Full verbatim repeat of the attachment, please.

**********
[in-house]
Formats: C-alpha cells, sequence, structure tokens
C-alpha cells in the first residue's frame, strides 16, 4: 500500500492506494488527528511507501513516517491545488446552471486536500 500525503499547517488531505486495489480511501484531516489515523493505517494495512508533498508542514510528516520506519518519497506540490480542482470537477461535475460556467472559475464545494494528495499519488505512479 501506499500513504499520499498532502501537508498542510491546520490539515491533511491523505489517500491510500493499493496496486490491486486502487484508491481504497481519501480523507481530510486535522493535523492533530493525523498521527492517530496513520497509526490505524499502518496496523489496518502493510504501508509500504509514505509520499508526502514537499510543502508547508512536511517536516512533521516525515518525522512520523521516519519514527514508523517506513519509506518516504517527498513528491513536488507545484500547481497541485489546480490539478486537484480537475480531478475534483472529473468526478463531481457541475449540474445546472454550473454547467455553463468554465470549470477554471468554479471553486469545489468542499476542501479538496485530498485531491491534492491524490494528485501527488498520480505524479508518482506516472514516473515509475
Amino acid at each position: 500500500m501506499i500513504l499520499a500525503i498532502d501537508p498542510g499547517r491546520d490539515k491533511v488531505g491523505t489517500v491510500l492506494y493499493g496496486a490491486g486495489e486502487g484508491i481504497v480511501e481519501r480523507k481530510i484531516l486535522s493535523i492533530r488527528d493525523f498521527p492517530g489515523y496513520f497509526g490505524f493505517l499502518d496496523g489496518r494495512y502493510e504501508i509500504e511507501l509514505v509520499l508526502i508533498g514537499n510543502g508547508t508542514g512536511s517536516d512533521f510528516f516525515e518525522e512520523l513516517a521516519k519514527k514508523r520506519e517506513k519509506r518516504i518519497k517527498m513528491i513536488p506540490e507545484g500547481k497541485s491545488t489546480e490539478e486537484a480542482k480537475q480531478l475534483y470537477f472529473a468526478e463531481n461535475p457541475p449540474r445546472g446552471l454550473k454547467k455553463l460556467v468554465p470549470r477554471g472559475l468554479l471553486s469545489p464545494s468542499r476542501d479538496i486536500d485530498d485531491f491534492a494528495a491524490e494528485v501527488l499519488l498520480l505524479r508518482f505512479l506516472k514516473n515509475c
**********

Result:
[in-house]
Formats: C-alpha cells, sequence, structure tokens
C-alpha cells in the first residue's frame, strides 16, 4: 500500500492506494488527528511507501513516517491545488446552471486536500 500525503499547517488531505486495489480511501484531516489515523493505517494495512508533498508542514510528516520506519518519497506540490480542482470537477461535475460556467472559475464545494494528495499519488505512479 501506499500513504499520499498532502501537508498542510491546520490539515491533511491523505489517500491510500493499493496496486490491486486502487484508491481504497481519501480523507481530510486535522493535523492533530493525523498521527492517530496513520497509526490505524499502518496496523489496518502493510504501508509500504509514505509520499508526502514537499510543502508547508512536511517536516512533521516525515518525522512520523521516519519514527514508523517506513519509506518516504517527498513528491513536488507545484500547481497541485489546480490539478486537484480537475480531478475534483472529473468526478463531481457541475449540474445546472454550473454547467455553463468554465470549470477554471468554479471553486469545489468542499476542501479538496485530498485531491491534492491524490494528485501527488498520480505524479508518482506516472514516473515509475
Amino acid at each position: 500500500m501506499i500513504l499520499a500525503i498532502d501537508p498542510g499547517r491546520d490539515k491533511v488531505g491523505t489517500v491510500l492506494y493499493g496496486a490491486g486495489e486502487g484508491i481504497v480511501e481519501r480523507k481530510i484531516l486535522s493535523i492533530r488527528d493525523f498521527p492517530g489515523y496513520f497509526g490505524f493505517l499502518d496496523g489496518r494495512y502493510e504501508i509500504e511507501l509514505v509520499l508526502i508533498g514537499n510543502g508547508t508542514g512536511s517536516d512533521f510528516f516525515e518525522e512520523l513516517a521516519k519514527k514508523r520506519e517506513k519509506r518516504i518519497k517527498m513528491i513536488p506540490e507545484g500547481k497541485s491545488t489546480e490539478e486537484a480542482k480537475q480531478l475534483y470537477f472529473a468526478e463531481n461535475p457541475p449540474r445546472g446552471l454550473k454547467k455553463l460556467v468554465p470549470r477554471g472559475l468554479l471553486s469545489p464545494s468542499r476542501d479538496i486536500d485530498d485531491f491534492a494528495a491524490e494528485v501527488l499519488l498520480l505524479r508518482f505512479l506516472k514516473n515509475c